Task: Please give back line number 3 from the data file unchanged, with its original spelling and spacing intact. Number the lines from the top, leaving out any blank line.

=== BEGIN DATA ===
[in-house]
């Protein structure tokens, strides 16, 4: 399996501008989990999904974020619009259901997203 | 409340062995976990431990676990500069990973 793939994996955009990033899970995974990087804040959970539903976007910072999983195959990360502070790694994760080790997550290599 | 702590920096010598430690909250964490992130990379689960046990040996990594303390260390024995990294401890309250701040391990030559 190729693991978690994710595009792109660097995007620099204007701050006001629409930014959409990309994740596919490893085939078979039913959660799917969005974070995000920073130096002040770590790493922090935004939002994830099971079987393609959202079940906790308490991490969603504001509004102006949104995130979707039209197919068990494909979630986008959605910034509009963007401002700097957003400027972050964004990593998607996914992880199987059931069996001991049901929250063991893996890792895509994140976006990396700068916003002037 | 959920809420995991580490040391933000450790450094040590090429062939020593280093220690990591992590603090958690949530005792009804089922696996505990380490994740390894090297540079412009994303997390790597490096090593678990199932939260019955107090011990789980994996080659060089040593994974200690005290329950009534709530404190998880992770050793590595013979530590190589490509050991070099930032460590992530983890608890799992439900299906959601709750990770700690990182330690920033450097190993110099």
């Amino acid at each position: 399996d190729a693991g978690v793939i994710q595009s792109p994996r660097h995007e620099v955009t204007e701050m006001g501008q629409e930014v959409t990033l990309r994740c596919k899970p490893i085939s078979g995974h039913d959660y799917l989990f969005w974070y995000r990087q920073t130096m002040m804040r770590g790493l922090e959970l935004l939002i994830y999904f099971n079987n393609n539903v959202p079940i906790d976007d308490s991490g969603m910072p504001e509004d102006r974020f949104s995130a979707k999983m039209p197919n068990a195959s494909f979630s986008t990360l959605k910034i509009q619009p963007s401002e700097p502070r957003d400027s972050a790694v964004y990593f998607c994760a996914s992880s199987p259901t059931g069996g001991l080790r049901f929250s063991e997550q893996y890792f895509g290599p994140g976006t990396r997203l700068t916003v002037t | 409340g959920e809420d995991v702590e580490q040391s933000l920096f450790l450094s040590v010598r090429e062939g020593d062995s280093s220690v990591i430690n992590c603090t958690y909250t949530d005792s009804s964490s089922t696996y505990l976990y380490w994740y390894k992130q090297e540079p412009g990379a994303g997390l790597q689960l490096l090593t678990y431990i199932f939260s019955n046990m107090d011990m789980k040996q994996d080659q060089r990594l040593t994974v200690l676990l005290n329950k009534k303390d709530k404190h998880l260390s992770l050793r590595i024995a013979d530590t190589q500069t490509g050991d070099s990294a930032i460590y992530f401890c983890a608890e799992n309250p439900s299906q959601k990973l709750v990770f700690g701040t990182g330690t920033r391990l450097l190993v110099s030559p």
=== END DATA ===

């Amino acid at each position: 399996d190729a693991g978690v793939i994710q595009s792109p994996r660097h995007e620099v955009t204007e701050m006001g501008q629409e930014v959409t990033l990309r994740c596919k899970p490893i085939s078979g995974h039913d959660y799917l989990f969005w974070y995000r990087q920073t130096m002040m804040r770590g790493l922090e959970l935004l939002i994830y999904f099971n079987n393609n539903v959202p079940i906790d976007d308490s991490g969603m910072p504001e509004d102006r974020f949104s995130a979707k999983m039209p197919n068990a195959s494909f979630s986008t990360l959605k910034i509009q619009p963007s401002e700097p502070r957003d400027s972050a790694v964004y990593f998607c994760a996914s992880s199987p259901t059931g069996g001991l080790r049901f929250s063991e997550q893996y890792f895509g290599p994140g976006t990396r997203l700068t916003v002037t | 409340g959920e809420d995991v702590e580490q040391s933000l920096f450790l450094s040590v010598r090429e062939g020593d062995s280093s220690v990591i430690n992590c603090t958690y909250t949530d005792s009804s964490s089922t696996y505990l976990y380490w994740y390894k992130q090297e540079p412009g990379a994303g997390l790597q689960l490096l090593t678990y431990i199932f939260s019955n046990m107090d011990m789980k040996q994996d080659q060089r990594l040593t994974v200690l676990l005290n329950k009534k303390d709530k404190h998880l260390s992770l050793r590595i024995a013979d530590t190589q500069t490509g050991d070099s990294a930032i460590y992530f401890c983890a608890e799992n309250p439900s299906q959601k990973l709750v990770f700690g701040t990182g330690t920033r391990l450097l190993v110099s030559p």